The nation's airlines expect to set a new record for spring travel this year, with nearly 145 million travelers taking to the air.
The projected number of spring travelers is a 4% increase over the nearly 140 million passengers who flew last year between March 1 and April 30 on U.S.-based airlines, according to a forecast released Monday by the trade group Airlines for America.
The travel growth is attributed to improved employment levels, higher personal income in the U.S. and airfares that have dropped or remained stable, said John Heimlich, vice president and chief economist for Airlines for America.
Since the 2007-2009 recession, the number of passengers on U.S.-based airlines has been growing steadily, with a record 823 million travelers flying in all of 2016.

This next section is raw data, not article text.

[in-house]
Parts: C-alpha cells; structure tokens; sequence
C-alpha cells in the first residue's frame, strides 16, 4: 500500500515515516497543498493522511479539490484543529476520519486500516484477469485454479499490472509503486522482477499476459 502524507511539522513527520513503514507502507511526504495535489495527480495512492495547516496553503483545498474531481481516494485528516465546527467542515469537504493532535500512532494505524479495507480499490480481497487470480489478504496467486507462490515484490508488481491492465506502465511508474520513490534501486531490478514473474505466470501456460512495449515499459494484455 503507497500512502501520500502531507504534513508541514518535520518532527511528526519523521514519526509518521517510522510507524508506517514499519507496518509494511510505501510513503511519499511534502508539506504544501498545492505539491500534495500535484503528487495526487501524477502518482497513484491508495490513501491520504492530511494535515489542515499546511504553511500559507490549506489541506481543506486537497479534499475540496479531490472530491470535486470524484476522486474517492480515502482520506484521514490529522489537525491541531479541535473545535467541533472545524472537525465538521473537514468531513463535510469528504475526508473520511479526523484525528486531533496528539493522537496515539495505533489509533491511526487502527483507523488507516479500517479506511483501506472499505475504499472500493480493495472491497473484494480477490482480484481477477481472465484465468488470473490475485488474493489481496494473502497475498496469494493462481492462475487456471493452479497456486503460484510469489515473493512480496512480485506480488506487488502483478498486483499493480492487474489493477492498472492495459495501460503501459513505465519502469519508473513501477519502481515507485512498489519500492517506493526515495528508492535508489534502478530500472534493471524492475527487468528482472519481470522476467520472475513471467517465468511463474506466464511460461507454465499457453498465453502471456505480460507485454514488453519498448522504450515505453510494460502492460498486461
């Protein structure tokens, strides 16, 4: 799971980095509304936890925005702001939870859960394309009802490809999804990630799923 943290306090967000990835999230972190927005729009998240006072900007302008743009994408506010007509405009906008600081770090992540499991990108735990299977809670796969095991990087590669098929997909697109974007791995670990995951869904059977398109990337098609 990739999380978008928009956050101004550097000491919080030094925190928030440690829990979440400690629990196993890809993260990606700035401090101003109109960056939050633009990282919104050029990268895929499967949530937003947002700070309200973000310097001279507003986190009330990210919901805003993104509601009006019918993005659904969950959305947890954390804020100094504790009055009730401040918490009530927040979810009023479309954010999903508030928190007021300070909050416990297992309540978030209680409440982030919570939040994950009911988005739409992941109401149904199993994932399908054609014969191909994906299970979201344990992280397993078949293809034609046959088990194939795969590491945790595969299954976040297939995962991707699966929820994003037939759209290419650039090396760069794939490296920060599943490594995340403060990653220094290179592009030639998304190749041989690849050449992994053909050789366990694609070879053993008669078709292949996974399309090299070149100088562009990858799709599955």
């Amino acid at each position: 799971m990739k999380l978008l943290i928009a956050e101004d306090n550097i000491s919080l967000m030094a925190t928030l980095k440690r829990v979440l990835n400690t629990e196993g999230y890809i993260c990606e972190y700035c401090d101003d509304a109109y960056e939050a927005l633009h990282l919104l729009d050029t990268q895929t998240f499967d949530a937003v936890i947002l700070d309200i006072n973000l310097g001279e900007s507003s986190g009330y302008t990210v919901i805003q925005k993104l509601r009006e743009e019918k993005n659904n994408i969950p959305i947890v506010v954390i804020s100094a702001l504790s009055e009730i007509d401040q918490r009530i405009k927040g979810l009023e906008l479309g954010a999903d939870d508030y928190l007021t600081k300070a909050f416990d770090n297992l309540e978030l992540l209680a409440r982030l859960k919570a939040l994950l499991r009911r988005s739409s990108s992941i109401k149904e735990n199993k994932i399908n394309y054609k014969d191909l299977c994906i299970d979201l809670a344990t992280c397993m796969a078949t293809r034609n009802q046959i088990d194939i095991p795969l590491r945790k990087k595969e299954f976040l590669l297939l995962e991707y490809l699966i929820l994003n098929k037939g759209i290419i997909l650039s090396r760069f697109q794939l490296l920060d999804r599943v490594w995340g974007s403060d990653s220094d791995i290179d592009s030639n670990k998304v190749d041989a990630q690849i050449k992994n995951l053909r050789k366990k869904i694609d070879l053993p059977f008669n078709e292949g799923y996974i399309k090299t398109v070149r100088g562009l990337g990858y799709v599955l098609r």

Thanks mostly to lower fuel costs, the nation's nine largest airlines reported a combined pretax profit margin of 14.2% in 2016, down from 14.7% in 2015, according to Airlines for America. In 2014, the 10 largest carriers reported a 4.6% profit margin, according to the trade group.
"There has never been a better time to fly, as evidenced by the record levels of traffic U.S. airlines saw in 2016 and will see again this spring," Heimlich said.
The average domestic airfare was $344 in the third quarter of 2016, a 8.8% drop compared with an average of $377 in the third quarter of 2015, adjusted for inflation, according to the U.S. Bureau of Transportation Statistics. The bureau, however, does not calculate the overall increase or the total revenue generated by all passenger fees, including charges for food and entertainment.